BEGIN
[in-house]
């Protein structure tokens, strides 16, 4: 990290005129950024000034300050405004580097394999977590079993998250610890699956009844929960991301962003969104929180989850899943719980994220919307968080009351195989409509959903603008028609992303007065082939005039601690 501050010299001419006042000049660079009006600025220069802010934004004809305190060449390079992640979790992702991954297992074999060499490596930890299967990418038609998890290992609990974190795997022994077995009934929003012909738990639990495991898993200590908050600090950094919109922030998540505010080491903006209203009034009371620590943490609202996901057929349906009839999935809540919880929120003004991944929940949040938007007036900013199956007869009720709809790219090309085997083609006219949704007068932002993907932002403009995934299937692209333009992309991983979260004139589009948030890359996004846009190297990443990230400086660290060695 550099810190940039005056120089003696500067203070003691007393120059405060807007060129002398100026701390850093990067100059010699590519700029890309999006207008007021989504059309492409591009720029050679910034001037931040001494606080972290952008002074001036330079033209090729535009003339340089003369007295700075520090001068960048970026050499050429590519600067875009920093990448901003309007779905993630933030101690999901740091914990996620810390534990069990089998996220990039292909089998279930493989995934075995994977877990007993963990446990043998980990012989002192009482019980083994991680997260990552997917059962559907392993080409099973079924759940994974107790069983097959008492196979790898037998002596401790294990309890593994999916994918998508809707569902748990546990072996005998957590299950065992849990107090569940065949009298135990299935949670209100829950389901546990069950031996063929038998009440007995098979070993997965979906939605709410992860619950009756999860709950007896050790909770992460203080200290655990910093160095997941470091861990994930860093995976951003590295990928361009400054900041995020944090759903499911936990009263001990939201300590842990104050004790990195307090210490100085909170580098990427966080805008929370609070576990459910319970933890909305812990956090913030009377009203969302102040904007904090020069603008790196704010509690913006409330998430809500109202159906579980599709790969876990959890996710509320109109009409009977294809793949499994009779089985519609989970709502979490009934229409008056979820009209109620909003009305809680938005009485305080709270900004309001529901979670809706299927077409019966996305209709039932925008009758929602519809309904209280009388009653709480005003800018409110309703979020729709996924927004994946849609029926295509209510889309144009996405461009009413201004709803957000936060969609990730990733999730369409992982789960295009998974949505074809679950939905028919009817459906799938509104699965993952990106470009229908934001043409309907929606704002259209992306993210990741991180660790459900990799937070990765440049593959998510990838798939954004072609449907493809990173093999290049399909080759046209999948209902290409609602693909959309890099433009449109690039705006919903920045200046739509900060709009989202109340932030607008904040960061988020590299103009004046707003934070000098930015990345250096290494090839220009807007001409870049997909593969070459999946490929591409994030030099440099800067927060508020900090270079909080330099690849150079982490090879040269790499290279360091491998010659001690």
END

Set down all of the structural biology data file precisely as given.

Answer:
[in-house]
């Protein structure tokens, strides 16, 4: 990290005129950024000034300050405004580097394999977590079993998250610890699956009844929960991301962003969104929180989850899943719980994220919307968080009351195989409509959903603008028609992303007065082939005039601690 501050010299001419006042000049660079009006600025220069802010934004004809305190060449390079992640979790992702991954297992074999060499490596930890299967990418038609998890290992609990974190795997022994077995009934929003012909738990639990495991898993200590908050600090950094919109922030998540505010080491903006209203009034009371620590943490609202996901057929349906009839999935809540919880929120003004991944929940949040938007007036900013199956007869009720709809790219090309085997083609006219949704007068932002993907932002403009995934299937692209333009992309991983979260004139589009948030890359996004846009190297990443990230400086660290060695 550099810190940039005056120089003696500067203070003691007393120059405060807007060129002398100026701390850093990067100059010699590519700029890309999006207008007021989504059309492409591009720029050679910034001037931040001494606080972290952008002074001036330079033209090729535009003339340089003369007295700075520090001068960048970026050499050429590519600067875009920093990448901003309007779905993630933030101690999901740091914990996620810390534990069990089998996220990039292909089998279930493989995934075995994977877990007993963990446990043998980990012989002192009482019980083994991680997260990552997917059962559907392993080409099973079924759940994974107790069983097959008492196979790898037998002596401790294990309890593994999916994918998508809707569902748990546990072996005998957590299950065992849990107090569940065949009298135990299935949670209100829950389901546990069950031996063929038998009440007995098979070993997965979906939605709410992860619950009756999860709950007896050790909770992460203080200290655990910093160095997941470091861990994930860093995976951003590295990928361009400054900041995020944090759903499911936990009263001990939201300590842990104050004790990195307090210490100085909170580098990427966080805008929370609070576990459910319970933890909305812990956090913030009377009203969302102040904007904090020069603008790196704010509690913006409330998430809500109202159906579980599709790969876990959890996710509320109109009409009977294809793949499994009779089985519609989970709502979490009934229409008056979820009209109620909003009305809680938005009485305080709270900004309001529901979670809706299927077409019966996305209709039932925008009758929602519809309904209280009388009653709480005003800018409110309703979020729709996924927004994946849609029926295509209510889309144009996405461009009413201004709803957000936060969609990730990733999730369409992982789960295009998974949505074809679950939905028919009817459906799938509104699965993952990106470009229908934001043409309907929606704002259209992306993210990741991180660790459900990799937070990765440049593959998510990838798939954004072609449907493809990173093999290049399909080759046209999948209902290409609602693909959309890099433009449109690039705006919903920045200046739509900060709009989202109340932030607008904040960061988020590299103009004046707003934070000098930015990345250096290494090839220009807007001409870049997909593969070459999946490929591409994030030099440099800067927060508020900090270079909080330099690849150079982490090879040269790499290279360091491998010659001690």